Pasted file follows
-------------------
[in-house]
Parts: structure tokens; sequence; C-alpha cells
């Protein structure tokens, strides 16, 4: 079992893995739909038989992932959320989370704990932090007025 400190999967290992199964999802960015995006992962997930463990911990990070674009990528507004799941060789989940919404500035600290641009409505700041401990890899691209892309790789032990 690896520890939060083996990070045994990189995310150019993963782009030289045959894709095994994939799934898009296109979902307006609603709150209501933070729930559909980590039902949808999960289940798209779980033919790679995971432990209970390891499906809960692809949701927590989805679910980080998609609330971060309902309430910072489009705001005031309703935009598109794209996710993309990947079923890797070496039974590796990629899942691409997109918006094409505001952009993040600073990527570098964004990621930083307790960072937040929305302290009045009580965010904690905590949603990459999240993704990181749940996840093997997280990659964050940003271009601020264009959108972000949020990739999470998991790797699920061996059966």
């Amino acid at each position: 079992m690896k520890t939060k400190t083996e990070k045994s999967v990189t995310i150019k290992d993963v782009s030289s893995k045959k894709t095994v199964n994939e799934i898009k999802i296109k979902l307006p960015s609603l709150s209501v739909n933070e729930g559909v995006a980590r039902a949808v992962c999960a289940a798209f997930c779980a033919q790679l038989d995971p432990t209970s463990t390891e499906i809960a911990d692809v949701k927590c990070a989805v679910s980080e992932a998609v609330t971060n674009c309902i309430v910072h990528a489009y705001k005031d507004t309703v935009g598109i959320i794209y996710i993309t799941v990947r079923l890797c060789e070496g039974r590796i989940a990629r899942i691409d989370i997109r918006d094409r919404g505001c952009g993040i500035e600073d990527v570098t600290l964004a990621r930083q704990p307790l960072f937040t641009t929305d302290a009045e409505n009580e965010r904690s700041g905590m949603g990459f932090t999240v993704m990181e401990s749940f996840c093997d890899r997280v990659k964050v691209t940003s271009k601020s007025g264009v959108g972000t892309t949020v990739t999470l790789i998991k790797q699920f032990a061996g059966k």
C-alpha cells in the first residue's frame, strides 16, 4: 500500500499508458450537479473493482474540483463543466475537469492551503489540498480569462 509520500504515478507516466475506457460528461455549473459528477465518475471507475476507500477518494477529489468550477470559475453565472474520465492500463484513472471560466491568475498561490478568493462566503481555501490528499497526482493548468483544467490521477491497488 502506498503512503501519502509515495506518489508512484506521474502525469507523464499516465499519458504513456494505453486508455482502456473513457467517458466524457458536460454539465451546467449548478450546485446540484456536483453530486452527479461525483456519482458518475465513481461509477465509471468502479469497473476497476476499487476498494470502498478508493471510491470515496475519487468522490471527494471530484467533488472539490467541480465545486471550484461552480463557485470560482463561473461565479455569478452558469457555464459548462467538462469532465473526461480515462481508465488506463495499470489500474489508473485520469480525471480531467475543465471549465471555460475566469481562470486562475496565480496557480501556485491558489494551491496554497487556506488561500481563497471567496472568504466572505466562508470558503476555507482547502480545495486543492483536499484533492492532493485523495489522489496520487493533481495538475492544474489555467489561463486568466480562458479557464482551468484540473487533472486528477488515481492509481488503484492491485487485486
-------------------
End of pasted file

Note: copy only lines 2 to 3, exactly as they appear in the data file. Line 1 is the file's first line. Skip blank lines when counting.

Parts: structure tokens; sequence; C-alpha cells
């Protein structure tokens, strides 16, 4: 079992893995739909038989992932959320989370704990932090007025 400190999967290992199964999802960015995006992962997930463990911990990070674009990528507004799941060789989940919404500035600290641009409505700041401990890899691209892309790789032990 690896520890939060083996990070045994990189995310150019993963782009030289045959894709095994994939799934898009296109979902307006609603709150209501933070729930559909980590039902949808999960289940798209779980033919790679995971432990209970390891499906809960692809949701927590989805679910980080998609609330971060309902309430910072489009705001005031309703935009598109794209996710993309990947079923890797070496039974590796990629899942691409997109918006094409505001952009993040600073990527570098964004990621930083307790960072937040929305302290009045009580965010904690905590949603990459999240993704990181749940996840093997997280990659964050940003271009601020264009959108972000949020990739999470998991790797699920061996059966």